By Amy Silverman
By Olivia LaVecchia
By Monica Alonzo and Stephen Lemons
By Chris Parker
By Michael Lacey
By Weston Phippen
Delores and Julian Atencio never sat on the board of a failed savings and loan, but they know how it feels to bear the brunt of the powerful Resolution Trust Corporation, which was established to dispose of what was left of the nation's plundered thrift industry.
The Atencios' problems started soon after they moved to Phoenix from Colorado in 1989 and opened a checking account at Great American Bank. The bank's Senior Advantage checking account was a good deal for a retired couple on a fixed income: no monthly fee, no minimum balance, free checks and 5.25 percent interest. The couple had their $841 in monthly social security disability checks sent directly to their bank branch at 40th Street and Thunderbird. In August 1990, the bank informed the Atencios that the IRS had put a $1,500 levy on the account; that was the amount Julian owed from his days as owner of an auto-detail shop in Colorado. On a form he had sent to the IRS the previous April, Julian Atencio had proposed to pay that debt in $5 monthly installments--an incredible, 25-year payment plan. He claimed he never heard back from the IRS before the levy was slapped on the account.
The bank's levy notice, dated August 9, 1990, didn't say what action the IRS would take; the bank officer failed to specify one of several possibilities outlined in the letter. When the Atencios called the bank and found out the IRS was freezing $460 in their account, they realized they were stuck. They had already written several hundred dollars in checks to local businesses.
In all, nine of the Atencios' checks, worth about $450, bounced. The bank paid $130 to cover two checks, but sent the other seven back to the businesses. The bank applied a $10 "nonsufficient funds" charge each time a check came in. Several NSF checks were returned more than once, and the $10 charges piled up.
The Atencios borrowed money from a friend to cover the bad checks they had unwittingly written. But by the end of that August, they owed the bank $348.
"It was hard to get by, let alone catch up," remembers Ed Clevenger, Delores' son from a previous marriage. "And then, all of a sudden, they're out all this money to the IRS and then the bank."
The couple explained their dilemma to the bank, which agreed to give them time to get back on their feet. To be sure, the bank had the Atencios sign a "repayment agreement" stipulating that the couple should make an initial payment of $140, then begin retiring the rest of the debt at $25 per month, starting in July 1991.
The Atencios and bank employees Janice Hedlund and Neri Corral signed that agreement on September 11, 1990. "Hedlund stated that she understood our financial situation," Delores Atencio would later say in a sworn affidavit. "[Hedlund] was aware that the very limited amount of money deposited into our Senior Advantage checking account was from social security."
On October 2, 1990, the Atencios went to the bank to make their first payment, giving the bank the agreed-to $140, as well as an additional $13 to put in their account. The bank, however, applied the entire $153 toward the debt, leaving a balance of $195. Two days after the couple made that first "good-faith payment," the bank scrapped the agreement. The Atencios, who had halted direct deposit, went to the bank to deposit Julian's $547 social security check. When he signed the check over to the bank, Corral--who had earlier signed the repayment agreement--gave him a receipt for $352. When the couple asked what was going on, Corral told them she had taken out the $195 to pay off the remainder of the debt.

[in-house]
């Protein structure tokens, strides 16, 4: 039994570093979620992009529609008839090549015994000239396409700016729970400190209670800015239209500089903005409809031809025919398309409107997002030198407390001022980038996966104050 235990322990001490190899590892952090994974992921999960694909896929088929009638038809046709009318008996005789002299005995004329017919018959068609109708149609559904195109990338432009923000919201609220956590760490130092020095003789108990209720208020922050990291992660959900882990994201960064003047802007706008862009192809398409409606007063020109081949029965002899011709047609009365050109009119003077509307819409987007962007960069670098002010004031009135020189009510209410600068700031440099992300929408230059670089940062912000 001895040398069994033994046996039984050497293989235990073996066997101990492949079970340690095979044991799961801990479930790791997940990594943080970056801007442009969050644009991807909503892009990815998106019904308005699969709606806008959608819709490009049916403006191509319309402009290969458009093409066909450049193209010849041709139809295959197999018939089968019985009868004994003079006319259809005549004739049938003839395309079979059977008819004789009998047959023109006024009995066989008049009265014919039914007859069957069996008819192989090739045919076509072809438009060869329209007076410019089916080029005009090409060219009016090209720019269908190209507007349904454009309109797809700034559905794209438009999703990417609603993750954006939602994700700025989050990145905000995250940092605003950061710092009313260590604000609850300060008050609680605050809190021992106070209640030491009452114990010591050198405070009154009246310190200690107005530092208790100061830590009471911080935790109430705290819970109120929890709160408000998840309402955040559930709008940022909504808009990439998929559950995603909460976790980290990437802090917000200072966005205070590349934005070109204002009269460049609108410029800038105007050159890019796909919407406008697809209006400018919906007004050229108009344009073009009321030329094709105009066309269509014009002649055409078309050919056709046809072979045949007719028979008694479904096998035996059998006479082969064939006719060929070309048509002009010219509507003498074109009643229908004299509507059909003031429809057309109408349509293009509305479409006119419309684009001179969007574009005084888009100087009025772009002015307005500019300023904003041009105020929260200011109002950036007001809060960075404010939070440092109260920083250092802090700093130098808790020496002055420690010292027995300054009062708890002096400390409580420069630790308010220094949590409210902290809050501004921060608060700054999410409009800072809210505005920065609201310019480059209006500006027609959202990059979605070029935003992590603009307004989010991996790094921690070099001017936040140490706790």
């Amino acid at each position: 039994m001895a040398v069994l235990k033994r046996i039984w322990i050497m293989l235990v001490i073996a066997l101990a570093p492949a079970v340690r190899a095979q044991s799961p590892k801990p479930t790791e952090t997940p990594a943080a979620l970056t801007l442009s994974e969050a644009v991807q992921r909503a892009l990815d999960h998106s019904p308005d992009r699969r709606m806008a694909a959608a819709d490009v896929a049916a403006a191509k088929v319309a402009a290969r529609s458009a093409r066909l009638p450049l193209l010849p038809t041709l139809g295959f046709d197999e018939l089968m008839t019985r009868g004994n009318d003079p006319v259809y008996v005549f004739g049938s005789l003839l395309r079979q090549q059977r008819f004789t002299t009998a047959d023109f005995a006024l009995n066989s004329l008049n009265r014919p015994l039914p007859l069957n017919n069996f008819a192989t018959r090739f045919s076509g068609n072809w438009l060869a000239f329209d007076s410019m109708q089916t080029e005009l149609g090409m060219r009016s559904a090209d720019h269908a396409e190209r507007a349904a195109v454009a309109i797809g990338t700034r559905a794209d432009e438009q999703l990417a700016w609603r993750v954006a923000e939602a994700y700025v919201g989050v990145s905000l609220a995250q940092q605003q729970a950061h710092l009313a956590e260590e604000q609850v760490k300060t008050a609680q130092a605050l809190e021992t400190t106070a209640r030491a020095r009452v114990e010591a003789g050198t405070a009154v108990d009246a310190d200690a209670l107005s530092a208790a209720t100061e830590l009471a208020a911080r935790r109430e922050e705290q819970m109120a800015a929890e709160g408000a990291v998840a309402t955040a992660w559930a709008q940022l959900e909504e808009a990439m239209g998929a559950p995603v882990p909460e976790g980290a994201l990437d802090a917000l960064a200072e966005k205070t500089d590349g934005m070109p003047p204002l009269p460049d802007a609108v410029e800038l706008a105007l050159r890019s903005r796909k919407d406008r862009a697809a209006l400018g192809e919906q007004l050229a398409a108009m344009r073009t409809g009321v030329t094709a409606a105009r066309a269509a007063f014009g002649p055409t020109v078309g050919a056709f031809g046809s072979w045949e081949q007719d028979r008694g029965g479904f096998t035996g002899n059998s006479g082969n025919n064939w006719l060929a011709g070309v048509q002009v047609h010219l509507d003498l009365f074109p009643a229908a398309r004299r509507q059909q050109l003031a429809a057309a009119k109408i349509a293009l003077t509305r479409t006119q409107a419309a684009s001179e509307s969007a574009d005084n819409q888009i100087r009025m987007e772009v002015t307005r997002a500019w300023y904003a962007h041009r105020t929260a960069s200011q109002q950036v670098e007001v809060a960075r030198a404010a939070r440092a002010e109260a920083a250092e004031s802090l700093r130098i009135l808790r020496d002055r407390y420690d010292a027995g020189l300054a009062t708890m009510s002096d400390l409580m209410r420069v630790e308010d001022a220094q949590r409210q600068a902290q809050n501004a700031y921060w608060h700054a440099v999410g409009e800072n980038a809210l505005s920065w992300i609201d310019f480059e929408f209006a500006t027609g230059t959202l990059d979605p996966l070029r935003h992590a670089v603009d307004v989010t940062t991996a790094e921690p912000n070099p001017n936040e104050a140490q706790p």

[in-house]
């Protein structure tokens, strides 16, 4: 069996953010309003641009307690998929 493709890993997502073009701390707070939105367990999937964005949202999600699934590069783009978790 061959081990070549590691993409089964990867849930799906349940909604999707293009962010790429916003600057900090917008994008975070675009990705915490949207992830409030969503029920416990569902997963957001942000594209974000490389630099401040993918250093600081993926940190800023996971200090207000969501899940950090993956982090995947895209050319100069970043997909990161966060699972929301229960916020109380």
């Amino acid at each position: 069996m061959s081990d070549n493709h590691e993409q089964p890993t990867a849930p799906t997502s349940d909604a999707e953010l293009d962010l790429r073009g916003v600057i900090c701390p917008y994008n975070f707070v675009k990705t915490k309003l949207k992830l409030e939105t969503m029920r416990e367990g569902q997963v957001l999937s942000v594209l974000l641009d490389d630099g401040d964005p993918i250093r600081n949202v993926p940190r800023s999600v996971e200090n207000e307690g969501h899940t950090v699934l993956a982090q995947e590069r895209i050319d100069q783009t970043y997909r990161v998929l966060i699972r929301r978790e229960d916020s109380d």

When the couple produced a copy of the repayment agreement, they said, the bank balked. "Neri Corral told Julian and me that the bank did not have to honor the repayment agreement, but we did," Delores claimed.
The Atencios were furious. While the money in dispute was only a few hundred dollars, its loss was devastating to them.
"Bills started stacking up. Stuff wasn't getting paid," remembers grandson Jim Clevenger, now 20. "It took that one month to get behind and took forever to get back up." At the time, Clevenger and his brother and sister were living with his grandparents while his parents were going through a divorce.
The Atencios collected and sold aluminum cans to earn gas money to take their granddaughter to school. They began getting food from food banks. Three months behind on rent, they were forced to move out of the house they were renting.
That December, Julian was hospitalized for a heart condition, hypertension and depression. "It was really hard on my grandfather doing all that running around," Jim Clevenger says. The Atencios complained to Great American officials in Tucson and at the bank's headquarters in San Diego. "We live from one paycheck to the next, trying to support three grandchildren on $841 per month," Julian Atencio wrote to one bank official. ". . . [The bank] left us penniless."
The bank's vice president, Eric Hager, later responded by accusing Julian Atencio of committing "anticipatory breach of contract" in a conversation with Corral. "Mr. Atencio unequivocally stated that he would refuse to . . . make any further payments under the repayment agreement, because the balance due represented NSF fees, which Mr. Atencio felt were unjust," Hager wrote. "Therefore, the branch employees were legally justified in setting off the amounts deposited with the social security check."